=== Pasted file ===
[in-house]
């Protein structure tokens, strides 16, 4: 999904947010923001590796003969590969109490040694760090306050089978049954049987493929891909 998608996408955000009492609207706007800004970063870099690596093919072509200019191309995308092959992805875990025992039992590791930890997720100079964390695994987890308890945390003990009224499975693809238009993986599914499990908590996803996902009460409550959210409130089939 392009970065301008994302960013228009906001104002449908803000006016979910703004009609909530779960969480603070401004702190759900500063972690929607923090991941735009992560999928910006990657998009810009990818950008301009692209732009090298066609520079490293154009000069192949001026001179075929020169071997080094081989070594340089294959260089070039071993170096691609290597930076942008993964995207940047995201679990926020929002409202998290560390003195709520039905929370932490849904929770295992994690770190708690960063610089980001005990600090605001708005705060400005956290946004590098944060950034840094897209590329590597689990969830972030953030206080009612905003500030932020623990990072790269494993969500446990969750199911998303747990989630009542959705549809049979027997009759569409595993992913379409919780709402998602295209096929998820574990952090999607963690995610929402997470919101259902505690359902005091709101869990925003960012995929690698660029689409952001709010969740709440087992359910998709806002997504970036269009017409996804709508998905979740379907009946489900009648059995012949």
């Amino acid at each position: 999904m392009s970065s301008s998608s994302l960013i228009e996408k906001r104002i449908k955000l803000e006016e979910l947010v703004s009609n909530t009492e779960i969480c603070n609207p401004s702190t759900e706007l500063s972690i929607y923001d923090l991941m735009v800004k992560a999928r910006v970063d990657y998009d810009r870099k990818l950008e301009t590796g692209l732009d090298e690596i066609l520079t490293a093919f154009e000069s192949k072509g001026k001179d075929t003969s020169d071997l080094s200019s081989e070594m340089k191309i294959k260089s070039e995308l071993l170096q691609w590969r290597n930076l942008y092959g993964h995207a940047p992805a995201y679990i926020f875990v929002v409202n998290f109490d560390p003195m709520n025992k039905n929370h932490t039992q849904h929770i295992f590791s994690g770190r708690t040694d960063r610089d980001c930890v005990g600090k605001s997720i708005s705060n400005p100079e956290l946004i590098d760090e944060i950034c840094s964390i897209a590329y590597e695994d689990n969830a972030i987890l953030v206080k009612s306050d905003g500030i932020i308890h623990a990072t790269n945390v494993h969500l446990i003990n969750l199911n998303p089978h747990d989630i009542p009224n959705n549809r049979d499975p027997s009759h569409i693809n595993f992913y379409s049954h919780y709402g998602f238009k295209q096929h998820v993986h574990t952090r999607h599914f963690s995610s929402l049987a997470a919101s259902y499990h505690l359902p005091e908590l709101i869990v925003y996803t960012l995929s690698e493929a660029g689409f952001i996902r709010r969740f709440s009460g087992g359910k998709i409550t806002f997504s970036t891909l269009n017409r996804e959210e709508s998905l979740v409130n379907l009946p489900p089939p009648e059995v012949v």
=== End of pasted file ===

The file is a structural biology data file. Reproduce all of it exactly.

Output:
[in-house]
């Protein structure tokens, strides 16, 4: 999904947010923001590796003969590969109490040694760090306050089978049954049987493929891909 998608996408955000009492609207706007800004970063870099690596093919072509200019191309995308092959992805875990025992039992590791930890997720100079964390695994987890308890945390003990009224499975693809238009993986599914499990908590996803996902009460409550959210409130089939 392009970065301008994302960013228009906001104002449908803000006016979910703004009609909530779960969480603070401004702190759900500063972690929607923090991941735009992560999928910006990657998009810009990818950008301009692209732009090298066609520079490293154009000069192949001026001179075929020169071997080094081989070594340089294959260089070039071993170096691609290597930076942008993964995207940047995201679990926020929002409202998290560390003195709520039905929370932490849904929770295992994690770190708690960063610089980001005990600090605001708005705060400005956290946004590098944060950034840094897209590329590597689990969830972030953030206080009612905003500030932020623990990072790269494993969500446990969750199911998303747990989630009542959705549809049979027997009759569409595993992913379409919780709402998602295209096929998820574990952090999607963690995610929402997470919101259902505690359902005091709101869990925003960012995929690698660029689409952001709010969740709440087992359910998709806002997504970036269009017409996804709508998905979740379907009946489900009648059995012949």
């Amino acid at each position: 999904m392009s970065s301008s998608s994302l960013i228009e996408k906001r104002i449908k955000l803000e006016e979910l947010v703004s009609n909530t009492e779960i969480c603070n609207p401004s702190t759900e706007l500063s972690i929607y923001d923090l991941m735009v800004k992560a999928r910006v970063d990657y998009d810009r870099k990818l950008e301009t590796g692209l732009d090298e690596i066609l520079t490293a093919f154009e000069s192949k072509g001026k001179d075929t003969s020169d071997l080094s200019s081989e070594m340089k191309i294959k260089s070039e995308l071993l170096q691609w590969r290597n930076l942008y092959g993964h995207a940047p992805a995201y679990i926020f875990v929002v409202n998290f109490d560390p003195m709520n025992k039905n929370h932490t039992q849904h929770i295992f590791s994690g770190r708690t040694d960063r610089d980001c930890v005990g600090k605001s997720i708005s705060n400005p100079e956290l946004i590098d760090e944060i950034c840094s964390i897209a590329y590597e695994d689990n969830a972030i987890l953030v206080k009612s306050d905003g500030i932020i308890h623990a990072t790269n945390v494993h969500l446990i003990n969750l199911n998303p089978h747990d989630i009542p009224n959705n549809r049979d499975p027997s009759h569409i693809n595993f992913y379409s049954h919780y709402g998602f238009k295209q096929h998820v993986h574990t952090r999607h599914f963690s995610s929402l049987a997470a919101s259902y499990h505690l359902p005091e908590l709101i869990v925003y996803t960012l995929s690698e493929a660029g689409f952001i996902r709010r969740f709440s009460g087992g359910k998709i409550t806002f997504s970036t891909l269009n017409r996804e959210e709508s998905l979740v409130n379907l009946p489900p089939p009648e059995v012949v």